With about 20 buildings designed by top international architects, the Novartis Campus is a true Mecca of modern architecture.
If you are interested in top-class architecture, appreciate short distances and also enjoy quiet moments in green surroundings, then the Novartis Campus, open to the public on working days, is just the place for you.
The list of architects who have put their stamp on the Novartis Campus reads like a who’s who of architecture: Diener & Diener kicked things off in 2005, followed by SANAA and Peter Märkli (both 2006), Marco Serra (2007), Vittorio Magnago Lampugnani and Adolf Krischanitz (both 2008), Frank O. Gehry, José Rafael Moneo Vallès and Fumihiko Maki (all 2009), Tadao Ando, David Chipperfield and Yoshio Taniguchi (all 2010), Eduardo Souto de Moura and Álvaro Siza (both 2011), Rahul Mehrotra (2013), Juan Navarro Baldeweg (2014) and Herzog & de Meuron (2015). For the time being, the final piece of Vittorio Magnago Lampugnani’s master plan scheduled for completion by 2030 is the Novartis Pavillon – conceived by Michele De Lucchi.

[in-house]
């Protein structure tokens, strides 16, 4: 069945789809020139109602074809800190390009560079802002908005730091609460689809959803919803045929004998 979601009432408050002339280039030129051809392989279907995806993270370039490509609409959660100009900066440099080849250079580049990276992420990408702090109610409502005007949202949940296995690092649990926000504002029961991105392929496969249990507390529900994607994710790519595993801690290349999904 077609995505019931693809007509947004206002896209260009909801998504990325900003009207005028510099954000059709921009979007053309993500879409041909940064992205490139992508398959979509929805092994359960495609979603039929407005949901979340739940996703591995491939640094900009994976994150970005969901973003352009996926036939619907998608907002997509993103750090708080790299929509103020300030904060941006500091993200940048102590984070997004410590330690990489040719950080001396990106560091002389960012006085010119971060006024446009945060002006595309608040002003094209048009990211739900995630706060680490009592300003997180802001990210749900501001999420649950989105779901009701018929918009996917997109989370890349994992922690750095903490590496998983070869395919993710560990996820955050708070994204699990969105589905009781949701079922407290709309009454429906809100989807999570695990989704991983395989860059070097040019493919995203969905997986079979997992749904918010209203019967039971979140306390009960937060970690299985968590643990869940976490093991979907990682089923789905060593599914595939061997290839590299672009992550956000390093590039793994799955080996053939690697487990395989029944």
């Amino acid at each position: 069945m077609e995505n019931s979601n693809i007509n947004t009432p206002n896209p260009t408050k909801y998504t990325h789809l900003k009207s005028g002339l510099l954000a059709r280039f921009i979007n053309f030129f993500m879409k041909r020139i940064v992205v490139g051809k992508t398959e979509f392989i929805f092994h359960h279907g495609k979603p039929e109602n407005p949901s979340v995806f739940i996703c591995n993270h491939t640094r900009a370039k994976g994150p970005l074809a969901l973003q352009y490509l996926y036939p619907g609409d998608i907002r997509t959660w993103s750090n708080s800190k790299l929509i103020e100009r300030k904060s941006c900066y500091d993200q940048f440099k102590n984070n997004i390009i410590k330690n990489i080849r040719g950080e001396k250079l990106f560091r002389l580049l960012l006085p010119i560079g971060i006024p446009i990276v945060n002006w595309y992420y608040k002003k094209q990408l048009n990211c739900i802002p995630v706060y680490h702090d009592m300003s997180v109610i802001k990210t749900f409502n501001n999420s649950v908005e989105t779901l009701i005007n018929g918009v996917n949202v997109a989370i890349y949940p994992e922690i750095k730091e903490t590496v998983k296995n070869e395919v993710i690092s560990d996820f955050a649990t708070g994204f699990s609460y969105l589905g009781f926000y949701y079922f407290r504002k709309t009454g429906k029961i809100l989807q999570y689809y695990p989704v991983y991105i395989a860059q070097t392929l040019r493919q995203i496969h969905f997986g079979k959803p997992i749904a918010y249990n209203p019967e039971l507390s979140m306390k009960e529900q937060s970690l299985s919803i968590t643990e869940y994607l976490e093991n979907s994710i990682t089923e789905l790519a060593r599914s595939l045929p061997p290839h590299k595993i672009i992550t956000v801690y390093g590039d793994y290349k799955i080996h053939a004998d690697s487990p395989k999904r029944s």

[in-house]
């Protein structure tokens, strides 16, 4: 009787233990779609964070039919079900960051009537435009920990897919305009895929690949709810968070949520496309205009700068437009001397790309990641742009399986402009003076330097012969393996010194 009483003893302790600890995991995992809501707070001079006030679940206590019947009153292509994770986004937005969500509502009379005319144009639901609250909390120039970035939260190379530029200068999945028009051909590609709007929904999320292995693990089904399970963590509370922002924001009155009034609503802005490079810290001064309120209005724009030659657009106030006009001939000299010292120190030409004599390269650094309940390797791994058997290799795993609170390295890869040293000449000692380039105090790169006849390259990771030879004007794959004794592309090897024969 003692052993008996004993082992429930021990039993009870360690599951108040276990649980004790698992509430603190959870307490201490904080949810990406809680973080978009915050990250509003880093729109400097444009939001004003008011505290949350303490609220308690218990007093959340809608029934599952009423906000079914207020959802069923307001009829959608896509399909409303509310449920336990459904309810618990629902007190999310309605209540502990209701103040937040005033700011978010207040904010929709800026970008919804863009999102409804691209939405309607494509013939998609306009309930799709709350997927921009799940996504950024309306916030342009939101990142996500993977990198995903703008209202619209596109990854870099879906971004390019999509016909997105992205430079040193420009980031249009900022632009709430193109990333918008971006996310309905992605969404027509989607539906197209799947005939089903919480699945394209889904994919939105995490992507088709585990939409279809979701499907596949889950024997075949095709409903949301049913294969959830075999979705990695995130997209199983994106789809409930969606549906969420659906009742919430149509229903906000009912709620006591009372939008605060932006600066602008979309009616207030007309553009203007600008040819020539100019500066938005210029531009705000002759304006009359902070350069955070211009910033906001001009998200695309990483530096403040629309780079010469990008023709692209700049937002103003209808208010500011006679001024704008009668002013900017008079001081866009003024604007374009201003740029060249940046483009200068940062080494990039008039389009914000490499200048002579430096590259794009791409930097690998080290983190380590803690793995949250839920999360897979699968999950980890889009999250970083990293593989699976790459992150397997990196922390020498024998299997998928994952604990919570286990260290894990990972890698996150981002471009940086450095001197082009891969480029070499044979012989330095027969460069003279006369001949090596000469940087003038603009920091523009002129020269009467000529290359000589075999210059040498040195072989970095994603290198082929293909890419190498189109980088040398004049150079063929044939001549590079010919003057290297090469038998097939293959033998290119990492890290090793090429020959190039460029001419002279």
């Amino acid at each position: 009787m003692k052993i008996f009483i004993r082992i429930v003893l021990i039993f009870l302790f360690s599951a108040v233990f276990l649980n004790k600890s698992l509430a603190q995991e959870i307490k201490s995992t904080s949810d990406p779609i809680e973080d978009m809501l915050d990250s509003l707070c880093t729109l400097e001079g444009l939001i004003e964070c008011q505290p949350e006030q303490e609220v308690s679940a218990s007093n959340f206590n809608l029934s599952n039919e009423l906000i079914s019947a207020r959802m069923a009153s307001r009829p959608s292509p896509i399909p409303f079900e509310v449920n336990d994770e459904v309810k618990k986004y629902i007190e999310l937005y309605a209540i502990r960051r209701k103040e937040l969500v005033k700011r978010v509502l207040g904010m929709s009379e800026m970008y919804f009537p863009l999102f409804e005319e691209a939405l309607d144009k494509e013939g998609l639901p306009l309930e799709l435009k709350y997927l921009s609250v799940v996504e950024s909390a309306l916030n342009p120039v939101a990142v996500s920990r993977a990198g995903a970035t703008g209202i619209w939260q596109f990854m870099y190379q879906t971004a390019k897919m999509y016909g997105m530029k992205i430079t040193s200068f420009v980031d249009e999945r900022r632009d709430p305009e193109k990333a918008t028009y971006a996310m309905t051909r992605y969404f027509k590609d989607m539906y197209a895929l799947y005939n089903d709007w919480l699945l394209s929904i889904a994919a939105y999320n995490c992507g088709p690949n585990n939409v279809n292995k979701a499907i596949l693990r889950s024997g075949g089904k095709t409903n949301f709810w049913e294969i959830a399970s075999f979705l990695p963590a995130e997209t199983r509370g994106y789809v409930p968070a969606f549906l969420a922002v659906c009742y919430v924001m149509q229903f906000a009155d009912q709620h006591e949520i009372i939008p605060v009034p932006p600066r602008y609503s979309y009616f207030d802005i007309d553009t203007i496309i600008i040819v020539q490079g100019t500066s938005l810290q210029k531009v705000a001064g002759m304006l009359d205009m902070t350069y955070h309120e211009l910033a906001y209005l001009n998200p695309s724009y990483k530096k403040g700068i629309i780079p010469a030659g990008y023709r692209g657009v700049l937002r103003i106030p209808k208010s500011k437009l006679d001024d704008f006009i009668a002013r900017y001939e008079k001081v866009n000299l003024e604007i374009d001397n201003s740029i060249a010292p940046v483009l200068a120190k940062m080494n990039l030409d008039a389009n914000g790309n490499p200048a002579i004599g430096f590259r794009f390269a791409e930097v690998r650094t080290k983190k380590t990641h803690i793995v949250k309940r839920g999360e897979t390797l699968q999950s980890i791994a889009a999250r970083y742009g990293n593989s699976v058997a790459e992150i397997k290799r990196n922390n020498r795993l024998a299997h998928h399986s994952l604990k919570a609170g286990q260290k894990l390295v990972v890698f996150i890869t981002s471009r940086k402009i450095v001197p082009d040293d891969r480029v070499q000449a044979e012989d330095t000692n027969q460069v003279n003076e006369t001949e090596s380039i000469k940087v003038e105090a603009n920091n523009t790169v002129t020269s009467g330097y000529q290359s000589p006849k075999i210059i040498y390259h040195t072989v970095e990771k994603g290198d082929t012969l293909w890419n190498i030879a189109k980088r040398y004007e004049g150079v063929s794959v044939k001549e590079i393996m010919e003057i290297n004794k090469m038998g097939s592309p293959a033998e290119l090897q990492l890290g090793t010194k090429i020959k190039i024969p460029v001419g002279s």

If you’re coming to see the Novartis Pavillon with its artistically luminous zero-energy media facade, you’d best plan enough time to visit the “Wonders of Medicine” exhibition, where four interactive areas (exploring life, disease, the history of medicine and the future of healthcare) invite you to delve into the secrets of the life sciences. The Novartis Pavillon is located in one of the carefully designed green spaces bearing the signatures of leading landscape-architecture luminaries, such as Peter Walker, Günther Vogt and Guido Hager. A diverse collection of artworks – including a sculpture by Richard Serra, art within architecture by Jenny Holzer, a sound installation by Laurie Anderson and a 60-metre-high mural by Claudia Comte – make your visit complete.